as such because there will always arise issues outside the bounds of what the
    control panel software can handle. Plus if you just take a look at security aspects
    alone, you'll find that none of the control panels setup any adequate security
    and those who rely totally on their software have the weakest security and
    most vulnerable and hackable servers on the internet.

    Now regarding upgrading PHP specifically ...

    I wouldn't use "Apache Update" in WHM or /scripts/easyapache in SSH to update PHP!

    Cpanel's tools for upgrading PHP have always been unreliable, often broken,
    never perform adequate sanity checks, and often make upgrading PHP more
    complicated than it need be. There is also the side annoyance of it recompiling
    Apache every time you just simply want to upgrade PHP only.

    For PHP, the best solution is almost always to just compile it from scratch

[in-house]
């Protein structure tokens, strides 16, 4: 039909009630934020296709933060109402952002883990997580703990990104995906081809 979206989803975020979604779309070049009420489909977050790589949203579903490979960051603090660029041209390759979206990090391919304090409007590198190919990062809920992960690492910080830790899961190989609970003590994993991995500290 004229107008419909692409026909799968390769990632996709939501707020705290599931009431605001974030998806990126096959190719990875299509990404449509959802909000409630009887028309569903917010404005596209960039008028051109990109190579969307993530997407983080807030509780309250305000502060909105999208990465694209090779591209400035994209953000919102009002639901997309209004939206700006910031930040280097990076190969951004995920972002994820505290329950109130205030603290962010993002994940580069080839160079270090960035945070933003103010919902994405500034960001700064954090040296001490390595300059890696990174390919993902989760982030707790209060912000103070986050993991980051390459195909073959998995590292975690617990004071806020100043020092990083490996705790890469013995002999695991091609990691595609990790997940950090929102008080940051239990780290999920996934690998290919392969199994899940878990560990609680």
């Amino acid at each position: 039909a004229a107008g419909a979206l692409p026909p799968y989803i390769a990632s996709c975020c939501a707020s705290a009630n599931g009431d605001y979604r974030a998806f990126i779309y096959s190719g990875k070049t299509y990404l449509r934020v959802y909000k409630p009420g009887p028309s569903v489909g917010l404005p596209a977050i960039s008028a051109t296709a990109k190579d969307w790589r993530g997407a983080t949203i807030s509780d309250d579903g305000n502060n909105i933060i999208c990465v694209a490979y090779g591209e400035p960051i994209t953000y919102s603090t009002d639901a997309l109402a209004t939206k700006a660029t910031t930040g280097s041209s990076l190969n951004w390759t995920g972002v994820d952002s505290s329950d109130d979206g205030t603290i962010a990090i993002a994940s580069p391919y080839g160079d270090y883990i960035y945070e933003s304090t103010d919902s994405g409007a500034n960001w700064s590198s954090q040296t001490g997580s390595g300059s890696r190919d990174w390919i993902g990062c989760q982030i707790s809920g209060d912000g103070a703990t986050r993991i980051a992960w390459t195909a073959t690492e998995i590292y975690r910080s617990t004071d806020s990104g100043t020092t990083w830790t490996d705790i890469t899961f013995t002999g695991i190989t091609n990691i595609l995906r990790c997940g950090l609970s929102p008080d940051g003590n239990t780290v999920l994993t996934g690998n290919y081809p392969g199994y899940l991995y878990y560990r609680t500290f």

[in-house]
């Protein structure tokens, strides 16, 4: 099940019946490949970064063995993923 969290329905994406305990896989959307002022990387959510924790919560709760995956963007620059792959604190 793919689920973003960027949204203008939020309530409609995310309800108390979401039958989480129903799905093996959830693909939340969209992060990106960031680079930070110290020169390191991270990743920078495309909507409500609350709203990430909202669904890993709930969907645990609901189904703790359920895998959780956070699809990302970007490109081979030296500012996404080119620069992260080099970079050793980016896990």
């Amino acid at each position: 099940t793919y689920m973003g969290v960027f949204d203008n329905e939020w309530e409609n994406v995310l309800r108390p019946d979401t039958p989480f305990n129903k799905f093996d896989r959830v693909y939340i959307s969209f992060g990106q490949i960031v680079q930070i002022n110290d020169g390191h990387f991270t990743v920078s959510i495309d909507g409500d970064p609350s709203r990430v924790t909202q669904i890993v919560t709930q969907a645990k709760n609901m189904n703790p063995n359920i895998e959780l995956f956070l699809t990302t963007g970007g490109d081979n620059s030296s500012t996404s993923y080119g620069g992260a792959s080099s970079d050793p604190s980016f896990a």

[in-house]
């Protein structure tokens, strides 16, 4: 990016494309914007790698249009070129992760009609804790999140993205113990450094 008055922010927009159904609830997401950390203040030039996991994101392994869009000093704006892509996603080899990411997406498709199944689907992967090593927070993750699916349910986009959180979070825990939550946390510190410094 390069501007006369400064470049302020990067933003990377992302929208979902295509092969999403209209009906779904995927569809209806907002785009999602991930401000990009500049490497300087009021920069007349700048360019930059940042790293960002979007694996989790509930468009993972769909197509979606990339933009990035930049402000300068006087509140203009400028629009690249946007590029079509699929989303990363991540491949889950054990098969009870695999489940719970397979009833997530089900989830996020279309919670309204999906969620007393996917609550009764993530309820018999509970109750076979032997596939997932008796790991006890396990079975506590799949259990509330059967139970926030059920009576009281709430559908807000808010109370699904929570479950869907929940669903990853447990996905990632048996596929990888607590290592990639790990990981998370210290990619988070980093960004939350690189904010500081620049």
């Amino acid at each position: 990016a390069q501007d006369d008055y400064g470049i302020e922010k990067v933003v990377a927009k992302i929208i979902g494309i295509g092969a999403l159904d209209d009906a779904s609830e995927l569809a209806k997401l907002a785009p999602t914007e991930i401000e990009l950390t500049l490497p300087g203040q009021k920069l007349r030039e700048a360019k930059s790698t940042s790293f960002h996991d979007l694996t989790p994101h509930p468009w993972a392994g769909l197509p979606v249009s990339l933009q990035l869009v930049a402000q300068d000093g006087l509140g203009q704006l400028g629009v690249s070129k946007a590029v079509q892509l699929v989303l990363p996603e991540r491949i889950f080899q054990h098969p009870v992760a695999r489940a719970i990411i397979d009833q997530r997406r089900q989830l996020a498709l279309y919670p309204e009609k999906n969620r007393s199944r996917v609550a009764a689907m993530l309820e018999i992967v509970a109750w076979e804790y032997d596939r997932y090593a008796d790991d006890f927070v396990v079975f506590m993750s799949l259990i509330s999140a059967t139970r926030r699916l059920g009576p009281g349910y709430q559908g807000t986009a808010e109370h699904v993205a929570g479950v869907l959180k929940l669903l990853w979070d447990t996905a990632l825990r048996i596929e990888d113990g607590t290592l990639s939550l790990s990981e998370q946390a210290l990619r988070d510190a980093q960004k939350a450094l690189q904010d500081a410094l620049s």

which is really quite simple to do and gives you a lot more control and reliability ...

    1. Download and unpack the source from php.net

    2. Run ./configure with whatever options you want

    3. Make, make test, and then make install

    That's basically all there is to it!

    Regarding PHP 5.2.3, they changed the CGI binary name in that version from "php"
    to "php-cgi" and unless you update the binary name that is being called (OR) rename
    or symlink the file back to the original "php" name, your PHP will be broken when
    running phpSuExec or SuPHP.